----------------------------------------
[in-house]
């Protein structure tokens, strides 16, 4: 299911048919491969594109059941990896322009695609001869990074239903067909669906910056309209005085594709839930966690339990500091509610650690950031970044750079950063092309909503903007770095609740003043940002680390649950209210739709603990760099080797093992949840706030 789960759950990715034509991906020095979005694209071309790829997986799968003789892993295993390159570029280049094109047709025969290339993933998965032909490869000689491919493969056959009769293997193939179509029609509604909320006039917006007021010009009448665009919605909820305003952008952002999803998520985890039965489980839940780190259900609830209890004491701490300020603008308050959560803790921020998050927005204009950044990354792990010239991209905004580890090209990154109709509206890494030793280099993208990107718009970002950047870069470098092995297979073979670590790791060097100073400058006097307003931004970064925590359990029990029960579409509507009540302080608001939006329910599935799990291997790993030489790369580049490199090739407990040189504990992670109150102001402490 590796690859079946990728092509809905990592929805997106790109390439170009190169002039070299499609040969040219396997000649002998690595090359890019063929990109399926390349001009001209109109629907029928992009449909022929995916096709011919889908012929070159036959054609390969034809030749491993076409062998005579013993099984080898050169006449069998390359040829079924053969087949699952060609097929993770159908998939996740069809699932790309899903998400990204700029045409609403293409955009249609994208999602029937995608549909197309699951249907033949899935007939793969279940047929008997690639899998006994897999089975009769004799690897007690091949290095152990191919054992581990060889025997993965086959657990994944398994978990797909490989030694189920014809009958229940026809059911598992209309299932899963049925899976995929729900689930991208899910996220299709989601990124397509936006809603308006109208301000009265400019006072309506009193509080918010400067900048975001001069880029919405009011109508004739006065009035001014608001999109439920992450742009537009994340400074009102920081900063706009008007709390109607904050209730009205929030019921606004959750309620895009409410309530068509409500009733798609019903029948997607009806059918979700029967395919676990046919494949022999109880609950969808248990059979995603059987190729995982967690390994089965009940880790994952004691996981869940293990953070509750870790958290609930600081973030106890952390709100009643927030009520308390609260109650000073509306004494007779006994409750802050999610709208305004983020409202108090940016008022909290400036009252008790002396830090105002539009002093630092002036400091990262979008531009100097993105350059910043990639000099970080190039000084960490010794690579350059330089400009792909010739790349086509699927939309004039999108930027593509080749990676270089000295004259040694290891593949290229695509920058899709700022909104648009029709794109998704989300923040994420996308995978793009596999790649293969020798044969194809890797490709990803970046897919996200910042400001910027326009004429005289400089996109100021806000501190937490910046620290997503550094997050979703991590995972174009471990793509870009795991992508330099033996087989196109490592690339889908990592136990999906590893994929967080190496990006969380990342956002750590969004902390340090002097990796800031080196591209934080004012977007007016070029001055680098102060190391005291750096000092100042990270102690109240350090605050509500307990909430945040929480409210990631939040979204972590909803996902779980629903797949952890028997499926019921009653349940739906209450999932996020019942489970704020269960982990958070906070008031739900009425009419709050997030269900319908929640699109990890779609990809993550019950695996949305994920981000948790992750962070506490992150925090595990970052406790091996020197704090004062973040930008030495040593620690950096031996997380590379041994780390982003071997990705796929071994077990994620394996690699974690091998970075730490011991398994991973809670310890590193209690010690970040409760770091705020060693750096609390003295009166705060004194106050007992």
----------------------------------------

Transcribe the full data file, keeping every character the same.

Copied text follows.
[in-house]
């Protein structure tokens, strides 16, 4: 299911048919491969594109059941990896322009695609001869990074239903067909669906910056309209005085594709839930966690339990500091509610650690950031970044750079950063092309909503903007770095609740003043940002680390649950209210739709603990760099080797093992949840706030 789960759950990715034509991906020095979005694209071309790829997986799968003789892993295993390159570029280049094109047709025969290339993933998965032909490869000689491919493969056959009769293997193939179509029609509604909320006039917006007021010009009448665009919605909820305003952008952002999803998520985890039965489980839940780190259900609830209890004491701490300020603008308050959560803790921020998050927005204009950044990354792990010239991209905004580890090209990154109709509206890494030793280099993208990107718009970002950047870069470098092995297979073979670590790791060097100073400058006097307003931004970064925590359990029990029960579409509507009540302080608001939006329910599935799990291997790993030489790369580049490199090739407990040189504990992670109150102001402490 590796690859079946990728092509809905990592929805997106790109390439170009190169002039070299499609040969040219396997000649002998690595090359890019063929990109399926390349001009001209109109629907029928992009449909022929995916096709011919889908012929070159036959054609390969034809030749491993076409062998005579013993099984080898050169006449069998390359040829079924053969087949699952060609097929993770159908998939996740069809699932790309899903998400990204700029045409609403293409955009249609994208999602029937995608549909197309699951249907033949899935007939793969279940047929008997690639899998006994897999089975009769004799690897007690091949290095152990191919054992581990060889025997993965086959657990994944398994978990797909490989030694189920014809009958229940026809059911598992209309299932899963049925899976995929729900689930991208899910996220299709989601990124397509936006809603308006109208301000009265400019006072309506009193509080918010400067900048975001001069880029919405009011109508004739006065009035001014608001999109439920992450742009537009994340400074009102920081900063706009008007709390109607904050209730009205929030019921606004959750309620895009409410309530068509409500009733798609019903029948997607009806059918979700029967395919676990046919494949022999109880609950969808248990059979995603059987190729995982967690390994089965009940880790994952004691996981869940293990953070509750870790958290609930600081973030106890952390709100009643927030009520308390609260109650000073509306004494007779006994409750802050999610709208305004983020409202108090940016008022909290400036009252008790002396830090105002539009002093630092002036400091990262979008531009100097993105350059910043990639000099970080190039000084960490010794690579350059330089400009792909010739790349086509699927939309004039999108930027593509080749990676270089000295004259040694290891593949290229695509920058899709700022909104648009029709794109998704989300923040994420996308995978793009596999790649293969020798044969194809890797490709990803970046897919996200910042400001910027326009004429005289400089996109100021806000501190937490910046620290997503550094997050979703991590995972174009471990793509870009795991992508330099033996087989196109490592690339889908990592136990999906590893994929967080190496990006969380990342956002750590969004902390340090002097990796800031080196591209934080004012977007007016070029001055680098102060190391005291750096000092100042990270102690109240350090605050509500307990909430945040929480409210990631939040979204972590909803996902779980629903797949952890028997499926019921009653349940739906209450999932996020019942489970704020269960982990958070906070008031739900009425009419709050997030269900319908929640699109990890779609990809993550019950695996949305994920981000948790992750962070506490992150925090595990970052406790091996020197704090004062973040930008030495040593620690950096031996997380590379041994780390982003071997990705796929071994077990994620394996690699974690091998970075730490011991398994991973809670310890590193209690010690970040409760770091705020060693750096609390003295009166705060004194106050007992």